Last edited 11 Jul 2016

Major projects authority MPA

Note: As of 1st January 2016 this unit was merged with Infrastructure UK to become the Infrastructure and Projects Authority.


[edit] Introduction

The Major Projects Authority was part of the Cabinet Office's Efficiency and Reform Group (ERG) and replaced the Office of Government Commerce's (OGC) Major Projects Directorate.

The Major Projects Authority was established by the government to '...bring about the successful delivery of major projects across central Government by working with departments to ensure the fitness and quality of major projects throughout their life' (ref HM Treasury, Major project approval and assurance guidance).

A project is defined as a 'major project' if it meets any of the following criteria:

  • It requires HM Treasury approval.
  • It could lead to a breach in departmental expenditure limits.
  • It involves significant levels of unplanned spending.
  • It could set an expensive precedent.

At the end of 2015 when it merged with Infrastructure UK to become the Infrastructure and Projects Authority, there were approximately 200 major projects running.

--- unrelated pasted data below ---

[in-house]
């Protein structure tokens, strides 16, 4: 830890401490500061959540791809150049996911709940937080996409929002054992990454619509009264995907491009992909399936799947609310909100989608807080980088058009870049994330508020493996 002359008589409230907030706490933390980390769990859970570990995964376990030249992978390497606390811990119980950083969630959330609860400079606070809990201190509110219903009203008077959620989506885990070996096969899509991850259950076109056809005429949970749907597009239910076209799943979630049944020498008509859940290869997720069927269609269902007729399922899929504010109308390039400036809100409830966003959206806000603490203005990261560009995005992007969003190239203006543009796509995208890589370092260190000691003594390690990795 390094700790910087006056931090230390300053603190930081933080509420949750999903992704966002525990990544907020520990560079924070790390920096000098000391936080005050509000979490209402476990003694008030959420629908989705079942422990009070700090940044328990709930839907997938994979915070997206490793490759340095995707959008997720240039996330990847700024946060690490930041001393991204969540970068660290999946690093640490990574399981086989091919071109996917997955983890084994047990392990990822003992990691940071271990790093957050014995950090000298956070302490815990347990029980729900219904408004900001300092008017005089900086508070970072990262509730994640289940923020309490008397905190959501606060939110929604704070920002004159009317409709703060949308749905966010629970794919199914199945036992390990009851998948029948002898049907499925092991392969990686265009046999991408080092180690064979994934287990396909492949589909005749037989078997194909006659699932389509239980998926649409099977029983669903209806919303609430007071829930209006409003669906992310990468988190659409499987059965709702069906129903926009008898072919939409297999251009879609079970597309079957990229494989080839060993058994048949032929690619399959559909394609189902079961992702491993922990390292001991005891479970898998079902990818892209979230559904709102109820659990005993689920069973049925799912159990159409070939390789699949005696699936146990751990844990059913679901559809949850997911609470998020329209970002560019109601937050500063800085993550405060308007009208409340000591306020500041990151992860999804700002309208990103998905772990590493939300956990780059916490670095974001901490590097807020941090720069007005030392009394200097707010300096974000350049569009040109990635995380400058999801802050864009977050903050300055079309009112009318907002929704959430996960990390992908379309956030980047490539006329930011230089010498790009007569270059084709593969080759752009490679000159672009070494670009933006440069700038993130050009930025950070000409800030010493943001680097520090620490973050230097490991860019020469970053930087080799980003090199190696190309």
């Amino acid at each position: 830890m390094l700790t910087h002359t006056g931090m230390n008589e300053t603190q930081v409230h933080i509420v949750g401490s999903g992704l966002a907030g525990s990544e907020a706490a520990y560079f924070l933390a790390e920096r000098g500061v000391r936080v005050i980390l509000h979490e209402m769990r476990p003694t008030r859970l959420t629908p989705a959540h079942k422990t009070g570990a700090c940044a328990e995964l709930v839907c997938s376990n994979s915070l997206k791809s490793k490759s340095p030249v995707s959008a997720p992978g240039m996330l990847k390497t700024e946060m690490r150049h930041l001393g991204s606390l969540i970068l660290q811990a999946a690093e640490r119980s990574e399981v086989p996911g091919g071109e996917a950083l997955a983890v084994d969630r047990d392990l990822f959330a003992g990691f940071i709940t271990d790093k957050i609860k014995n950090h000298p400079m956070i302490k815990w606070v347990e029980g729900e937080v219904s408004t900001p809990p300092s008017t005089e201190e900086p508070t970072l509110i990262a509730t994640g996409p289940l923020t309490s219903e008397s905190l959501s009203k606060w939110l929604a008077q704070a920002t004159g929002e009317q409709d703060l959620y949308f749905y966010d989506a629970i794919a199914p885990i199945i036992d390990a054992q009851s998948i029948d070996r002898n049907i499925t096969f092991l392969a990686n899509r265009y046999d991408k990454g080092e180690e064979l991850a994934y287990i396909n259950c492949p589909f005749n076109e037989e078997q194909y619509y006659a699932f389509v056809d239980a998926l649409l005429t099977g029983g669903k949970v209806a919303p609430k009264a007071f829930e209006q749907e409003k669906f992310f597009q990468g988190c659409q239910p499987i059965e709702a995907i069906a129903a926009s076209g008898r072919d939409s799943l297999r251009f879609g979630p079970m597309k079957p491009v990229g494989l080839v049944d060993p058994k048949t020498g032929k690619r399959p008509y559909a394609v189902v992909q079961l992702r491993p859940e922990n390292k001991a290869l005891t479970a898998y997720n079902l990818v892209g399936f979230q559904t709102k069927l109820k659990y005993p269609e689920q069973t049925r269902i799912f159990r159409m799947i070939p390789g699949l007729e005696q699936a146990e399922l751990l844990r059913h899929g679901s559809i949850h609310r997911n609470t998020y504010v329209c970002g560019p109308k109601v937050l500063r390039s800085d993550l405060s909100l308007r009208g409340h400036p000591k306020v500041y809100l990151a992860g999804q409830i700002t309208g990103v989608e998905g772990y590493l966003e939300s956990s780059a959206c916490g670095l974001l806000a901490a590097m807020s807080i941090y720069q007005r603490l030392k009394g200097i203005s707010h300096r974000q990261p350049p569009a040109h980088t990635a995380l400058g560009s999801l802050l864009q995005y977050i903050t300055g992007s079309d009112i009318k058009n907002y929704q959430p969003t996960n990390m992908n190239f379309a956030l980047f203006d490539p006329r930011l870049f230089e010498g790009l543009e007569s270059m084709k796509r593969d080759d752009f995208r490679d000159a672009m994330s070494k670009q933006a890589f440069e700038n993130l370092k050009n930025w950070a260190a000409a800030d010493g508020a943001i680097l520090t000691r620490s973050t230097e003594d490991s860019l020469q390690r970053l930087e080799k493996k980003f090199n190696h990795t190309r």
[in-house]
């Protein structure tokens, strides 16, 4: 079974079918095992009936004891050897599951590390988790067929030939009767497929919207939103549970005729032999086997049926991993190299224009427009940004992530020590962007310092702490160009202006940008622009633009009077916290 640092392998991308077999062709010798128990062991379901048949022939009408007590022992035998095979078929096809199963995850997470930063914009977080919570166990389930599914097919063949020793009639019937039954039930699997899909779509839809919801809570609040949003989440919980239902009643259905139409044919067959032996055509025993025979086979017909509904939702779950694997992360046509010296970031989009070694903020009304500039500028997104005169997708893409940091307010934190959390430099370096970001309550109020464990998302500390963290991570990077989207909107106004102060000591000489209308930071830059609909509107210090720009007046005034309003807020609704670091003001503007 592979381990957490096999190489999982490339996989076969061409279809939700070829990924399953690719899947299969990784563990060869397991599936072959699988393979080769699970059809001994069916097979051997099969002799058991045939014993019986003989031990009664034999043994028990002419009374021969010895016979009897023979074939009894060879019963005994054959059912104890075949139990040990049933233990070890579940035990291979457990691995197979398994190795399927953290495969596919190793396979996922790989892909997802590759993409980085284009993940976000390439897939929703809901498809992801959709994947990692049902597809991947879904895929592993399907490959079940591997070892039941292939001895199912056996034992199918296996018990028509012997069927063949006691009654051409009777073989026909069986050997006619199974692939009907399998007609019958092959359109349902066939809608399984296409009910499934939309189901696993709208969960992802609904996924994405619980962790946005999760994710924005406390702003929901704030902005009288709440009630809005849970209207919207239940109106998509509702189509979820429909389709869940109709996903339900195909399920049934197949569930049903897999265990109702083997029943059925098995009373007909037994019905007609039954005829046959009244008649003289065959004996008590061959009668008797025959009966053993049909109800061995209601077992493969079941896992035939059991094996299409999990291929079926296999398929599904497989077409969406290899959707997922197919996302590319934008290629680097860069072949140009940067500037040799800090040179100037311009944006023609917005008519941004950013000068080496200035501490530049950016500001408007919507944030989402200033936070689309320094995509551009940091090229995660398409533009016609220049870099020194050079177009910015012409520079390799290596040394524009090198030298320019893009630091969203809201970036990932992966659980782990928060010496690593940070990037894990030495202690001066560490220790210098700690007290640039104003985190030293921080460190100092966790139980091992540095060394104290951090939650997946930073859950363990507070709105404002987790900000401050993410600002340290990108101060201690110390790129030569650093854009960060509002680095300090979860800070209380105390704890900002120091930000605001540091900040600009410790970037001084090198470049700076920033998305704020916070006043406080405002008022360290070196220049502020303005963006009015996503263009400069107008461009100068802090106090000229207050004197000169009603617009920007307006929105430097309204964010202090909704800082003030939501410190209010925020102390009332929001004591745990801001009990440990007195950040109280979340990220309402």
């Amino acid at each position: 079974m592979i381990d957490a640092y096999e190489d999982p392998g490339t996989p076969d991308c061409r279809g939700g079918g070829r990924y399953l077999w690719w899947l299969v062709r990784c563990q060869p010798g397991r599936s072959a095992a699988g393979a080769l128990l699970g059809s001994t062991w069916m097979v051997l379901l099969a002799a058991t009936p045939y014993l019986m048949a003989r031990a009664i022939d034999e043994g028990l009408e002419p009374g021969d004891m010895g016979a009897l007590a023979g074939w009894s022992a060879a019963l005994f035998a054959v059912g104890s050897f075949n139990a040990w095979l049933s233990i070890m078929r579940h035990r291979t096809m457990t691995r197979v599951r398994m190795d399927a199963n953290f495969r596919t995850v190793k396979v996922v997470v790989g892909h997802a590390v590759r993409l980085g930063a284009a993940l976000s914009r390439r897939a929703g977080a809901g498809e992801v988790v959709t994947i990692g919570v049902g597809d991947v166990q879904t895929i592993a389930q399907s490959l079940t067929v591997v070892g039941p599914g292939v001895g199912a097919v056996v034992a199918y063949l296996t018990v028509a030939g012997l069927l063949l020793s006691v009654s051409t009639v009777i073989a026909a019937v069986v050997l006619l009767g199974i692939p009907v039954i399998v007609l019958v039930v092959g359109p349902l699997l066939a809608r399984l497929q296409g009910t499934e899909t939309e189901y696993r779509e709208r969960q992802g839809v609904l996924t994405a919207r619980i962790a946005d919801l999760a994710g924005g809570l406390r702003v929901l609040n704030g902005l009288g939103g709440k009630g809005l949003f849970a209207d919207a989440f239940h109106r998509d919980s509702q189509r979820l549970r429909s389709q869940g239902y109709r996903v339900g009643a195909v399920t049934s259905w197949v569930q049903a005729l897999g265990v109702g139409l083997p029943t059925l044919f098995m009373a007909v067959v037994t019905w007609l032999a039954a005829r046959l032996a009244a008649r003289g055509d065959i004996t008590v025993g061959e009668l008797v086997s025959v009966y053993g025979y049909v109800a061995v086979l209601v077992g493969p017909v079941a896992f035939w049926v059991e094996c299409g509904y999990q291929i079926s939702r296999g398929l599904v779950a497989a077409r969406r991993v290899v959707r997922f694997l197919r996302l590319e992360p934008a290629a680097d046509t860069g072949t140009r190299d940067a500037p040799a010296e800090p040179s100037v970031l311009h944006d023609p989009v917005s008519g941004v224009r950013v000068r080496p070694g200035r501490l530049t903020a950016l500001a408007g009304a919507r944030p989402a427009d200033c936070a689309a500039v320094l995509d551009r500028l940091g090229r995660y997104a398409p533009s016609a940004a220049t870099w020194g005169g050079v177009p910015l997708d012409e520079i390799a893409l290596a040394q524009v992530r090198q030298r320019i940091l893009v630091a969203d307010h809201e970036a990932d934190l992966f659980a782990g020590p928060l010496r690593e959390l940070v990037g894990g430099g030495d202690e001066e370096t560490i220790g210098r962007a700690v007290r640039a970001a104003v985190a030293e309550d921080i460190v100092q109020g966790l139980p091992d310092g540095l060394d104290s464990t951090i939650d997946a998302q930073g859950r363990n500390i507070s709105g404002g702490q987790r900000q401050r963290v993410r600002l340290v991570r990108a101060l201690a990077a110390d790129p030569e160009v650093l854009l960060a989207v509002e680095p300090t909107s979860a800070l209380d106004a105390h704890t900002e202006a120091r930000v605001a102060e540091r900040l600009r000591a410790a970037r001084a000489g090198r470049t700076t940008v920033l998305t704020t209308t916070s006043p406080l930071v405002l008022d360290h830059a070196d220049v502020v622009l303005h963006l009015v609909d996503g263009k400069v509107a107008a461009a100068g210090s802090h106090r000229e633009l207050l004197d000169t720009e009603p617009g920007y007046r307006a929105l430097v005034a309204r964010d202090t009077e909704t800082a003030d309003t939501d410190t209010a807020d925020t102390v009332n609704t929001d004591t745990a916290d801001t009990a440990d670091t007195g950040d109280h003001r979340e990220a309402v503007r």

[edit] Major projects procedures

Procedures set out by the Major Projects Authority are mandatory for all major projects. They focus on a series of reviews and approvals at key stages in the development of a project.

An Integrated Assurance and Approval Plan (IAAP) is prepared for a major project, setting out the review and approval process that will be adopted.

Projects will generally be reviewed at the following stages:

The forum for approving major projects at agreed milestones may be either a:

  • Major Projects Review Group (MPRG).
  • Treasury Approval Point with panel meeting.
  • Treasury Approval Point without panel meeting.

The Major Projects Review Group consists of government and private sector experts, from which a panel of three or four individuals are selected to review projects that meets any of the following criteria:

  • The whole life costs are over £1bn.
  • They are high risk and complex.
  • They set a precedent.
  • They are highly innovative.
  • They are 'of concern'.

Panel meetings are informed by an 'assessment team report' and a 'project and department briefing paper' produced by an assessment team as a result of a project assessment review.

The panel chair will make a recommendation to either:

  • Approve the project.
  • Approve the project with conditions.
  • Halt the project's progress.

Generally, the Treasury Approval Point process reviews projects outside the departmental delegated authority but below the level required for Major Projects Review Group scrutiny (usually £1bn).

[edit] Find out more

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[edit] External references.